The men were chanting that Soleimani’s death had avenged the deaths of Iraqis protesting Iran’s presence in their country.
But the witnesses said that the group of men was very small, that no one joined in and that the minor demonstration was over in less than two minutes.
Pompeo’s tweet, widely shared, is another example of how misinformation spreads in the age of social media when people are quick to accept and promote information that validates their own world views.
The acceptance of online images like the video Pompeo posted also helps to explain how facts themselves have become subjects for debate and the political polarisation epidemic.
The State Department did not immediately respond to a request for comment Friday evening.
A Facebook user initially uploaded the same video six times over 10 hours. One of the six was then picked up by Storyful, which verifies and publishes material from social media.
Storyful contacted the uploader via Facebook Messenger to confirm that the individual had filmed the video in Tahrir Square and had posted it.
The goal with a tweet like that is to create a narrative and editorialise, said Joan Donovan, a lecturer at Harvard who specialises in protest communication.
This typically occurs in the first few days of an event – when those with a vested interest hope to score the dominant narrative to shape how the story of a historical moment is shared, Donovan said.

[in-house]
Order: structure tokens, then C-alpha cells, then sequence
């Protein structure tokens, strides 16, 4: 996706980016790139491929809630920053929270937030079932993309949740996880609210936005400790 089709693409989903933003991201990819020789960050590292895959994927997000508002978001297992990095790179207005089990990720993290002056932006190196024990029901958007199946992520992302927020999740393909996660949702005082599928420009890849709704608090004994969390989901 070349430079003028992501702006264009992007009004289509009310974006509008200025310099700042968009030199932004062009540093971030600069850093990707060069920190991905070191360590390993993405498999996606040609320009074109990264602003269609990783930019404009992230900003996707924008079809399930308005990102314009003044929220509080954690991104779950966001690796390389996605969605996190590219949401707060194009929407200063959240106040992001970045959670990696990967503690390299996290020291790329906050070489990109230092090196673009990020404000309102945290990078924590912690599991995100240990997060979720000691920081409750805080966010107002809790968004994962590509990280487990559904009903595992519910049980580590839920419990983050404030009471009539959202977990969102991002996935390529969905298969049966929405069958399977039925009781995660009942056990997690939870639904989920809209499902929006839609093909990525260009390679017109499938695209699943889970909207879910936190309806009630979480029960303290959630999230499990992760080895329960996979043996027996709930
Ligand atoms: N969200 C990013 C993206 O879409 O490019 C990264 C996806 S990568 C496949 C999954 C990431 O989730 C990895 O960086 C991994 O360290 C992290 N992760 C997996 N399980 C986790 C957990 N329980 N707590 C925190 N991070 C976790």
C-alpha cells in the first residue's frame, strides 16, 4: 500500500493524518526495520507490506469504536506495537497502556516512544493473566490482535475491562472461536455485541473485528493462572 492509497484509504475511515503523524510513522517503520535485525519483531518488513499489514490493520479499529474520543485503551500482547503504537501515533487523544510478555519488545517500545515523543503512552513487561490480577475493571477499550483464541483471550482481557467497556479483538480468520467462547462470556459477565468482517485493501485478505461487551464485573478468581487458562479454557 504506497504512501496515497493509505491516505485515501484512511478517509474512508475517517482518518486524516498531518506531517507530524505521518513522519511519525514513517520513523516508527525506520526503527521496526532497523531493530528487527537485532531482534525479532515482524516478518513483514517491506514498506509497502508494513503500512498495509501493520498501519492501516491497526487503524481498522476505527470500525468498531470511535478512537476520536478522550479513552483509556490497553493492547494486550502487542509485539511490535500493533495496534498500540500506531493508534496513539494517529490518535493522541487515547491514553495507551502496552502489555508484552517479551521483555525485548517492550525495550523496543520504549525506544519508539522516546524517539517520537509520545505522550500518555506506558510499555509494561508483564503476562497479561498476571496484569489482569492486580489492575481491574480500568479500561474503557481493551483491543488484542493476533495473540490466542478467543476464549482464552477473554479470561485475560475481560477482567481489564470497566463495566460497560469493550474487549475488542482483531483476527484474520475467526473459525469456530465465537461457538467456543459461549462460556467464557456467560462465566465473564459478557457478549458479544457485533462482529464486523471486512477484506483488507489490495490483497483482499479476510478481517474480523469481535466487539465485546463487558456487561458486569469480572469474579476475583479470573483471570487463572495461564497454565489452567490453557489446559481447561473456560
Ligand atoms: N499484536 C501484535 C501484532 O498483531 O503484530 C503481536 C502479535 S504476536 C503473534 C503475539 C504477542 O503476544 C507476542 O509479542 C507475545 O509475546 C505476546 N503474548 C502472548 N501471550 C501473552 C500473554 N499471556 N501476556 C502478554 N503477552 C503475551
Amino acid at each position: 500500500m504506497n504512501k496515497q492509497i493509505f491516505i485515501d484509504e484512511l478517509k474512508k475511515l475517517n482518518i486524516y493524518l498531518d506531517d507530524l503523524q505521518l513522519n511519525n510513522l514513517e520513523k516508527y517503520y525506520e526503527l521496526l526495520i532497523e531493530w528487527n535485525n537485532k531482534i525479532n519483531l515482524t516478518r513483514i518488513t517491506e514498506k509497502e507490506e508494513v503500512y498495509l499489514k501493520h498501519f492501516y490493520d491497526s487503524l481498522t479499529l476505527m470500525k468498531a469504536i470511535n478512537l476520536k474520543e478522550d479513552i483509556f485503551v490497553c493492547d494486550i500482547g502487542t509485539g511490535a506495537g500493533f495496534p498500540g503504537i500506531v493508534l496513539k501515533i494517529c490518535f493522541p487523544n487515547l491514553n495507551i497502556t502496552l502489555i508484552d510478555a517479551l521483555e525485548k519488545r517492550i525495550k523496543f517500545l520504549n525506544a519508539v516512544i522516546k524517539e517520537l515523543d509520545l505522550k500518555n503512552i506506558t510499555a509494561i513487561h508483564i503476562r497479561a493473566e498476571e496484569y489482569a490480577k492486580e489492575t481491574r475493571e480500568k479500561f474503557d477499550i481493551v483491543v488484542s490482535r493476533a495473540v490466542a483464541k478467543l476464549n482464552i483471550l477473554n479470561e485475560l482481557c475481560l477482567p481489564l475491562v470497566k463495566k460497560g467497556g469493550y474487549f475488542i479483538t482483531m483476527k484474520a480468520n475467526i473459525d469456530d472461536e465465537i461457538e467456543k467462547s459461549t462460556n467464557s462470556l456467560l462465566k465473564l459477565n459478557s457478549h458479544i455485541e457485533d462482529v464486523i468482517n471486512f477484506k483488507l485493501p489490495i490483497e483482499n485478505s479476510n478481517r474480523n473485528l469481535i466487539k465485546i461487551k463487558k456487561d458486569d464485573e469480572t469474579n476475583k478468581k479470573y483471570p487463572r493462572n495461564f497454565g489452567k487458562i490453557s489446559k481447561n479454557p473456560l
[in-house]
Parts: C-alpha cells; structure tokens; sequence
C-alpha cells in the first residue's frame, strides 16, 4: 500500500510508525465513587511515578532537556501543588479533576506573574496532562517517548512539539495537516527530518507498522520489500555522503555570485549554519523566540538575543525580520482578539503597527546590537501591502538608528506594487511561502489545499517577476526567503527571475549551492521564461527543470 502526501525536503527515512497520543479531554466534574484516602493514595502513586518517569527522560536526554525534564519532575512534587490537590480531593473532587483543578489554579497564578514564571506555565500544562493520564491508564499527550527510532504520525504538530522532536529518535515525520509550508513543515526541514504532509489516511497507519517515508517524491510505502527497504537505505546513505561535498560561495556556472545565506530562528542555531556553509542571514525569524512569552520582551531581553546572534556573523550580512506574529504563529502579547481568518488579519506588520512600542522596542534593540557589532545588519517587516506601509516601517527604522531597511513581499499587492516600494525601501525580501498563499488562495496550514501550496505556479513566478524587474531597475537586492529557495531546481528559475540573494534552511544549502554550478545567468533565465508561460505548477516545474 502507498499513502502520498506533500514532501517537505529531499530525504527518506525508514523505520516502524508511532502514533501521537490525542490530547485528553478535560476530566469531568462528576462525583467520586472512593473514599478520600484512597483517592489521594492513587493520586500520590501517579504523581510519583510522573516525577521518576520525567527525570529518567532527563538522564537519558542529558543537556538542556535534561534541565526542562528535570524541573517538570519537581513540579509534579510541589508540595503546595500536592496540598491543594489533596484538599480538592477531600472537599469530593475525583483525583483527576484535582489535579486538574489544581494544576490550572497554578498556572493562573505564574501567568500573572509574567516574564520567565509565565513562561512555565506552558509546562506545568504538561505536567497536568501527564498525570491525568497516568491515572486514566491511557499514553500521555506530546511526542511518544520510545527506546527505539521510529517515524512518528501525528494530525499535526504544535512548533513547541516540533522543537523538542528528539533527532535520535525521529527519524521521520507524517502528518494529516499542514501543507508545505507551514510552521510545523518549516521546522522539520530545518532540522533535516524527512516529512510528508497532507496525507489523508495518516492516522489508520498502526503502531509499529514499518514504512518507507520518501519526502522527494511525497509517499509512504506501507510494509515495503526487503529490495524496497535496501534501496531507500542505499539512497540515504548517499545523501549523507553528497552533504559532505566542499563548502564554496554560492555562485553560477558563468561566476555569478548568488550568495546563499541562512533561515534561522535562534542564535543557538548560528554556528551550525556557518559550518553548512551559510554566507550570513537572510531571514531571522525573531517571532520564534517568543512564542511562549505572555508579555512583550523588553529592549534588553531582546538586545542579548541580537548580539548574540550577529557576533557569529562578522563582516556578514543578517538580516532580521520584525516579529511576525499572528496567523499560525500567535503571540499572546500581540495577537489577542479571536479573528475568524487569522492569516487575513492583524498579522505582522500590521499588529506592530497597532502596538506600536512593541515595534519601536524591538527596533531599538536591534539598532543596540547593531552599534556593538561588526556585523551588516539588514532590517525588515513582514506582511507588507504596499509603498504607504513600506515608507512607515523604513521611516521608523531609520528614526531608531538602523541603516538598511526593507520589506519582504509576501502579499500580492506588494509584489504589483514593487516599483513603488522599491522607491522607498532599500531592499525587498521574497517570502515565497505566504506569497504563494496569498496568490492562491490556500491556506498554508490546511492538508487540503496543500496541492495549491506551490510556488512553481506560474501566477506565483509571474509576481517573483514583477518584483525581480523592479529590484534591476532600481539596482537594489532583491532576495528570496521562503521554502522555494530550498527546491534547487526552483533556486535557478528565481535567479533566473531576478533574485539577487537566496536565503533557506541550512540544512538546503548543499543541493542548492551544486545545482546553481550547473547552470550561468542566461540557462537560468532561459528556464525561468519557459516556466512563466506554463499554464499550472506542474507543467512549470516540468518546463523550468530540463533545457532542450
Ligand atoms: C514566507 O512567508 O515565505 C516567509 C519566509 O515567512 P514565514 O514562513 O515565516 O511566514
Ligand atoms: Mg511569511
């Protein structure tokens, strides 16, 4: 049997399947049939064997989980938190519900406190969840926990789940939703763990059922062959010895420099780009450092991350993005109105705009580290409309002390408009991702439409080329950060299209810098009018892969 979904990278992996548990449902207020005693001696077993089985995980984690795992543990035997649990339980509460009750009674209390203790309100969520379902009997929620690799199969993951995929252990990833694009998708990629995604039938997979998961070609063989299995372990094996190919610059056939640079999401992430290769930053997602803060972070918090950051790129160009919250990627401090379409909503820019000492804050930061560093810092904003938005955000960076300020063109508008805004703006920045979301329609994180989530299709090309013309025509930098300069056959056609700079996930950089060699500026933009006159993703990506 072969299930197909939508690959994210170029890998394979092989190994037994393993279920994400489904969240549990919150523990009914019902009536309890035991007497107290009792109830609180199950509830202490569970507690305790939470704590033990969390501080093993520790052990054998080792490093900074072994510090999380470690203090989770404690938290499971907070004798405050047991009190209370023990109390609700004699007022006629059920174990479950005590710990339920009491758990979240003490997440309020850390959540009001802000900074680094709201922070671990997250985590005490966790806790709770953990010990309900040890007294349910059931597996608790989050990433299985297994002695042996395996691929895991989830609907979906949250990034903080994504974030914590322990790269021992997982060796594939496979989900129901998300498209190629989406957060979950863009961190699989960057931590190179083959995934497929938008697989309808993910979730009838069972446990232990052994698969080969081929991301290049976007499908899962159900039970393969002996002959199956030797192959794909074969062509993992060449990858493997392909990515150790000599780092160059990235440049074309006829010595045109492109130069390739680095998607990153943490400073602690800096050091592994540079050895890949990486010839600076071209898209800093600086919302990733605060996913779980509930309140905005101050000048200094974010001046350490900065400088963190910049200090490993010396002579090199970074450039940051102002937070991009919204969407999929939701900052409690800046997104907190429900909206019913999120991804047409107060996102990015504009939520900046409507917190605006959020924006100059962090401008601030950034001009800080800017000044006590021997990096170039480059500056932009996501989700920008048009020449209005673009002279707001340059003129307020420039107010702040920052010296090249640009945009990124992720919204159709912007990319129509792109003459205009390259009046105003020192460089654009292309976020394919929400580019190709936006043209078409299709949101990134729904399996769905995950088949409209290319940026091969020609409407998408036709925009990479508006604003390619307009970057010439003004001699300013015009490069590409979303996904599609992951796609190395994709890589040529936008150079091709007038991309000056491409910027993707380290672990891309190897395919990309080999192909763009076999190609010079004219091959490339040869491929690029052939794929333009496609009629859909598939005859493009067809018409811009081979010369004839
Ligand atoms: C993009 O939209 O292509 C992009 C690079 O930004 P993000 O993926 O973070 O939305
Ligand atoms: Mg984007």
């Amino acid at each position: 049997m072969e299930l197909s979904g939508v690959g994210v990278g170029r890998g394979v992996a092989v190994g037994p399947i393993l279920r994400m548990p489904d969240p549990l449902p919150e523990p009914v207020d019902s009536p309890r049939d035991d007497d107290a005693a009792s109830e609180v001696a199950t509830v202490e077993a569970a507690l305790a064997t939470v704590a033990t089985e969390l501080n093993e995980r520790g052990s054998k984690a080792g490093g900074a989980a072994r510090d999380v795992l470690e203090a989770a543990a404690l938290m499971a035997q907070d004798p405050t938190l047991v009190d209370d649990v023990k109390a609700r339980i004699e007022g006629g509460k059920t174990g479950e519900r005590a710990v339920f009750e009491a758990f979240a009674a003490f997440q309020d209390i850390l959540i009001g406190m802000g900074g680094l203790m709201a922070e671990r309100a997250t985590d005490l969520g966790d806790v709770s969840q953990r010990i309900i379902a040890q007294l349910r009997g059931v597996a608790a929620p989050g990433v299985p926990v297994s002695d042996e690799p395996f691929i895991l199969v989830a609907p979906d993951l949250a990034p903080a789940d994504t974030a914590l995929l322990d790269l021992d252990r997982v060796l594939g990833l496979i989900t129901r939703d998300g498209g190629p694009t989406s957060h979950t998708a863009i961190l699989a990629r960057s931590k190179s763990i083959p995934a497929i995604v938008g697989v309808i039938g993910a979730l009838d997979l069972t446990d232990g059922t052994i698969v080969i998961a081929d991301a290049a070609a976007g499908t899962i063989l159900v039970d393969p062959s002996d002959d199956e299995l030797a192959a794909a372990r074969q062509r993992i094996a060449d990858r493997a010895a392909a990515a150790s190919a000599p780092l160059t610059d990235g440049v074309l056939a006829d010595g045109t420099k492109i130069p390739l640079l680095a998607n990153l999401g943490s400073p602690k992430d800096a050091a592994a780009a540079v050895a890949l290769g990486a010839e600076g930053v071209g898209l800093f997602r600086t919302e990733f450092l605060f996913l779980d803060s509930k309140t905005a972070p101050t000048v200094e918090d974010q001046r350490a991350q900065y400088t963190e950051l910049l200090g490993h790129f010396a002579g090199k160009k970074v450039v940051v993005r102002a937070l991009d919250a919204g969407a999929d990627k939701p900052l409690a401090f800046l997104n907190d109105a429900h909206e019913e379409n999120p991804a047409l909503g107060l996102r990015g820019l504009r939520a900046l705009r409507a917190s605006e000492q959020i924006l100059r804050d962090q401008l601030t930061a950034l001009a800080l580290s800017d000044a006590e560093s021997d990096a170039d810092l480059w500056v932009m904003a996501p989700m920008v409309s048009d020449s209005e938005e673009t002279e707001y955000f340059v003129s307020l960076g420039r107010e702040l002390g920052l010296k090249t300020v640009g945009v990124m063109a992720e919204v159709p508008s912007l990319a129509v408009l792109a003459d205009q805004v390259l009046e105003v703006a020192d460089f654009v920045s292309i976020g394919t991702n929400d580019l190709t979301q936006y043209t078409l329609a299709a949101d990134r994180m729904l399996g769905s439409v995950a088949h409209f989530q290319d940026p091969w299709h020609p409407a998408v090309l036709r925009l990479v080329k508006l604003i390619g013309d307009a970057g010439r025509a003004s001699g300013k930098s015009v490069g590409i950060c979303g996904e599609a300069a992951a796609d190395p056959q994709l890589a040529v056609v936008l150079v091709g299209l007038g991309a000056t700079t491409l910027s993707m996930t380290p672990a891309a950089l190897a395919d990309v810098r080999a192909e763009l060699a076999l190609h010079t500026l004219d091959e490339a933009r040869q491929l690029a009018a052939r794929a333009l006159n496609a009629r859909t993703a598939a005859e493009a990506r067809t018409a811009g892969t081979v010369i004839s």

As soon as the news of the airstrike was confirmed, foreign leaders took to Twitter to post their reactions. “It’s the first time that we’ve seen Twitter become a premier forum for international and foreign relations,” Donovan said.
And for Pompeo – who sent the tweet six hours after the killing – it appears to have been a great success.
Almost 24 hours after his tweet was first posted, it had been retweeted more than 53,000 times and re-shared by hundreds of accounts in multiple languages, including the US State Department’s Farsi Twitter account. The video in the tweet has been viewed almost 5 million times.
In all, the tweet has more than 30,000 interactions across Facebook, Twitter and Reddit, according to Crowdtangle, a social analytics tool owned by Facebook. On YouTube, the video was shared by individuals and organizations, including RT, Russia’s state-sponsored news outlet.
“When we think about government communication, it’s public diplomacy in peacetime, propaganda in wartime,” said Jennifer Grygiel, an assistant professor of communication at Syracuse University who studies propaganda and is a state media expert. “Official sources can propagate a narrative they seek without context.”
That is occurring, experts say, because of the breakdown of gatekeeping, a role that the news media had typically played. This puts the onus on individuals to be more discerning about the source of the information they consume, a need that is often overlooked in highly emotional, partisan times, experts said.
“It becomes incumbent on social media users to essentially do their own investigative reporting in that they have to crosscheck and fact-check because of the nature of the algorithm,” said Lisa Kaplan, who runs a startup called Alethea Group that helps fight disinformation.
There are basic things users can do, Kaplan said. They must look at the source, the author and the date of anything on social media, and understand how algorithms show what they are already engaging with and can predict what they want to see.
But that, the experts added, presumes users want to know a factual, truthful account of events as opposed to something posing as the truth that makes them feel good.
The New York Times